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Death's Jest-Book Hardcover – 7 May 2002

3.9 out of 5 stars 17 customer reviews

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Hardcover, 7 May 2002
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Product details

  • Hardcover: 557 pages
  • Publisher: Collins Crime; 1st edition (7 May 2002)
  • Language: English
  • ISBN-10: 0007123396
  • ISBN-13: 978-0007123391
  • Product Dimensions: 23.6 x 15 x 5.6 cm
  • Average Customer Review: 3.9 out of 5 stars  See all reviews (17 customer reviews)
  • Amazon Bestsellers Rank: 1,034,945 in Books (See Top 100 in Books)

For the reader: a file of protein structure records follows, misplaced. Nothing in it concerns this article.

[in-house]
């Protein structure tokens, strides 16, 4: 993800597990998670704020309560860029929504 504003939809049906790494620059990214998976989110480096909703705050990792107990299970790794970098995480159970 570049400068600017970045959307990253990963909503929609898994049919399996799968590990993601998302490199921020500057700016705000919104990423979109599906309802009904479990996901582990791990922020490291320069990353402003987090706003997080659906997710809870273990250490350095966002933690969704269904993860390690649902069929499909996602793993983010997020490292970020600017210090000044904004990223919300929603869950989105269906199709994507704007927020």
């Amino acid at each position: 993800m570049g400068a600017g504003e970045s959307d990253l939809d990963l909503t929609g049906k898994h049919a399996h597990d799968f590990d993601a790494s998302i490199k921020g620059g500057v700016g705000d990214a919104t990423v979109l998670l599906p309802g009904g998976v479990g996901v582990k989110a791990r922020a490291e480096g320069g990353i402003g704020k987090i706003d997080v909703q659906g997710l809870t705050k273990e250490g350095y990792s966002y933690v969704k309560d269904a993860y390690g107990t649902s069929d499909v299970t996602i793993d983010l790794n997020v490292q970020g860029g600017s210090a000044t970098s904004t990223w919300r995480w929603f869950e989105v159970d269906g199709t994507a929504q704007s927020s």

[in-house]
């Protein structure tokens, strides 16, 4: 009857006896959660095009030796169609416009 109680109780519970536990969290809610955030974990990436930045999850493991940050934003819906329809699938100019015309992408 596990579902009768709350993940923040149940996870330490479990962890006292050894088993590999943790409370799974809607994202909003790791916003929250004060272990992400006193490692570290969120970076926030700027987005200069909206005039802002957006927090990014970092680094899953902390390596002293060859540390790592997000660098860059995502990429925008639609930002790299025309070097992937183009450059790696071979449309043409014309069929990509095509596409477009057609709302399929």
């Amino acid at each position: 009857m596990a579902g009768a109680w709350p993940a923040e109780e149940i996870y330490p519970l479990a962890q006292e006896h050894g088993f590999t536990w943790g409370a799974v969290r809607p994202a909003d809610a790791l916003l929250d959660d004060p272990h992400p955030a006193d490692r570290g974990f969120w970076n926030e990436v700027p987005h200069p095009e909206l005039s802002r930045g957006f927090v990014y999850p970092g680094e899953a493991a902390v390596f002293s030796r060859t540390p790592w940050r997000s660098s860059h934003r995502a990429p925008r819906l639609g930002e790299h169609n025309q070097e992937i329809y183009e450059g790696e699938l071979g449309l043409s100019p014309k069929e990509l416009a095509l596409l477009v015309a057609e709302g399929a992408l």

Product Description


‘He is probably the best living male crime writer in the English-speaking world’ Andrew Taylor, Independent

‘One of Britain’s most consistently excellent crime novelists’ Marcel Berlins, The Times

From the Publisher

Latest in ever-popular and consistently acclaimed Dalziel & Pascoe series: ‘Reginald Hill stands head and shoulders above any other writer of
homebred crime fiction’ T Hiney, Observer

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Customer Reviews

3.9 out of 5 stars
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Top Customer Reviews

By A Customer on 28 May 2002
Format: Hardcover
Any Reginald Hill fan will not be disappointed with this book. At least matching, if not surpassing his usual level of story-telling, this book continues the story of the "Wordman" which began in "Dialogues of the Dead".